The Delaware, Lackawanna and Western Railroad (better known as the Lackawanna and not to be confused with current short line, Delaware-Lackawanna) was another of the Northeast's many anthracite carriers with a history tracing back to the early 19th century.
During the company's height it never reached 1,000 miles in size but was nevertheless a well-managed company throughout its corporate history. As a result, it avoided bankruptcy from the time of its formation (early 1850s) until its merger with the Erie more than a century later.
It has been argued that had Lackawanna's top officers been allowed to oversee the new Erie Lackawanna (1960), it would have been a much more successful operation.
The DL&W completed two notable "Air Line" improvement projects during the early 1900s which greatly improved operations; these included the New Jersey Cutoff (Port Morris, New Jersey - Slateford, Pennsylvania) and Nicholson-Hallstead Cutoff. Magnificent feats of engineering the corridors were home to huge earthen fills and stunning viaducts made from reinforced concrete, which still stand today.
It seems that most of the classic railroads of New England and the Northeast can trace their heritage back to an entity predating the industry. Such was the case for the Delaware, Lackawanna & Western whose earliest predecessor was the Hoboken Ferry Company.
According to Mike Schafer's, "Classic American Railroads: Volume III," this system began during colonial times in the 1770s and was once led by Colonel John C. Stevens of Revolutionary War fame (Stevens is also credited with receiving the first charter for a railroad in the United States, the New Jersey Railroad of 1815).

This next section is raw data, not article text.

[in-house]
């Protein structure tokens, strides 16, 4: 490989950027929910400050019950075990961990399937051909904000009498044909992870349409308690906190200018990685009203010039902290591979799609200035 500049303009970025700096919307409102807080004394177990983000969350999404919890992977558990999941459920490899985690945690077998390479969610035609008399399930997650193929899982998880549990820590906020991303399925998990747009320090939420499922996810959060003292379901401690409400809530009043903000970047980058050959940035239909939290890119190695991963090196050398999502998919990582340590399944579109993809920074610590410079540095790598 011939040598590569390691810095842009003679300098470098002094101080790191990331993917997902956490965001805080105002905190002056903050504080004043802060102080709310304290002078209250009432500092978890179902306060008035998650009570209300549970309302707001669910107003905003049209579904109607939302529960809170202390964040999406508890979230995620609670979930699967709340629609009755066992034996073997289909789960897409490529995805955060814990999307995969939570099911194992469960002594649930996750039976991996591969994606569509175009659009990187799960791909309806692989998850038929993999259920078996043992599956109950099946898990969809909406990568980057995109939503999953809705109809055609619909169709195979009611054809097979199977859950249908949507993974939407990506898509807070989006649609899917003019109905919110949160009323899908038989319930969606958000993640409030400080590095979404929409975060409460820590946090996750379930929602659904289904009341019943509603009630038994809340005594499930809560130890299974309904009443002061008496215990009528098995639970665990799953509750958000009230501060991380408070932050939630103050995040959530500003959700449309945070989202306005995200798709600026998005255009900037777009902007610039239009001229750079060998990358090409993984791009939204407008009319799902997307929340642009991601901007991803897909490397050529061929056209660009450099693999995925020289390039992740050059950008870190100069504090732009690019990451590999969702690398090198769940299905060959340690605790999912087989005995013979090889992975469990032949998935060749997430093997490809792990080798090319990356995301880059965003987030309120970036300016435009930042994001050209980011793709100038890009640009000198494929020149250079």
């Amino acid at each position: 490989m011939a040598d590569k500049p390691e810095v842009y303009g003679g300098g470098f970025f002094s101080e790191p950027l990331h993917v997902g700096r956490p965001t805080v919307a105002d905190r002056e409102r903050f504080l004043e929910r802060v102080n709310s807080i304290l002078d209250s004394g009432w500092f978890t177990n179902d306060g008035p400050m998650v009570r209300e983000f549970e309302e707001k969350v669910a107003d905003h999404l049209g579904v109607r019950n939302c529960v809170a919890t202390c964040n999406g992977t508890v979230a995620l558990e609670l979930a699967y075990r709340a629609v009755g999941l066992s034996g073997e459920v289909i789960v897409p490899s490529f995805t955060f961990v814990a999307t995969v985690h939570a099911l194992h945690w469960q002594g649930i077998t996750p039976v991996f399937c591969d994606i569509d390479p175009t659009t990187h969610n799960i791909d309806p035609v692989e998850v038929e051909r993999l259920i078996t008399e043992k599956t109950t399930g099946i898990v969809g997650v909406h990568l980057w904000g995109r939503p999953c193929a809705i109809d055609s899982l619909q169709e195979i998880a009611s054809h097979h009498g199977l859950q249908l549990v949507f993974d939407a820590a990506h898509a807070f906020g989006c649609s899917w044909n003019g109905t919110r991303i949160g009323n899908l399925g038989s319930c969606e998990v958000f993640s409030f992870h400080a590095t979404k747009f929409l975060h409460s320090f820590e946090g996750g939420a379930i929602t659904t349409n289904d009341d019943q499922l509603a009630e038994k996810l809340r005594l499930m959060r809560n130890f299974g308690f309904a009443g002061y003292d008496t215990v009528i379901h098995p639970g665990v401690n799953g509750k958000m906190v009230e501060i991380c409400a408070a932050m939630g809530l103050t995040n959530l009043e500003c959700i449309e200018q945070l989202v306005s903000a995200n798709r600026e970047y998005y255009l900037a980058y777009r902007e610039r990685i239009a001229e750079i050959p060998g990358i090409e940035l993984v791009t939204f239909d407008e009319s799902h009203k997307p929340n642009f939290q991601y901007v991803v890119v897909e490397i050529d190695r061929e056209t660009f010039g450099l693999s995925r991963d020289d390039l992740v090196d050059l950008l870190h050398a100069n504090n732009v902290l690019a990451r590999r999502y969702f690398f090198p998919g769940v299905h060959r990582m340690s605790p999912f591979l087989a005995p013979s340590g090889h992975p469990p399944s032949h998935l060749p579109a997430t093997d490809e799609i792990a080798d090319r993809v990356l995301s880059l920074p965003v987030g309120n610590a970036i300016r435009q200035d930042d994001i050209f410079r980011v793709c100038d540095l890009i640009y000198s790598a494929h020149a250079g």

Following the creation of the DL&W, the railroad acquired the company as part of its Hoboken Terminal complex to provide ferry service across the Hudson River into downtown Manhattan. The Lackawanna's two earliest railroad predecessors were the Liggetts Gap Railroad, incorporated on April 7, 1832 and the Delaware & Cobbs Gap Railroad, chartered on December 4, 1850.
The LGRR was envisioned to connect Slocum's Hollow (later renamed Scranton) to Great Bend, Pennsylvania, a distance of 56 miles. However, many years passed before any construction actually took place.
On April 14, 1851, the company changed its name as the Lackawanna & Western Railroad and later that year, on October 20, 1851, service was opened between both towns. The future DL&W recognized the completion of this line as its earliest corporate heritage.
The Lackawanna gained its official name on March 11, 1853 when the L&W merged with the Delaware & Cobbs Gap forming the Delaware, Lackawanna & Western Railroad. The D&CG constructed a line from Scranton, east to the Delaware River near what is today Delaware Water Gap.
The DL&W at this time ran diagonally across Pennsylvania and enjoyed lucrative sources of freight from iron ore deposits and anthracite coal located within the Lackawanna Valley. The railroad handled a great deal of the former for George Scranton's foundry at Oxford, New Jersey, who also promoted the DL&W (in addition, he, along with his brother Selden, helped found the city of Scranton), while the latter was a vital source of heating fuel until the early 20th century.
It was not long before the Lackawanna's leadership eyed a port connection across New Jersey. It sponsored the Warren Railroad, chartered on February 12, 1851, to run from Delaware, New Jersey to a connection with the Central Railroad of New Jersey at Hampton.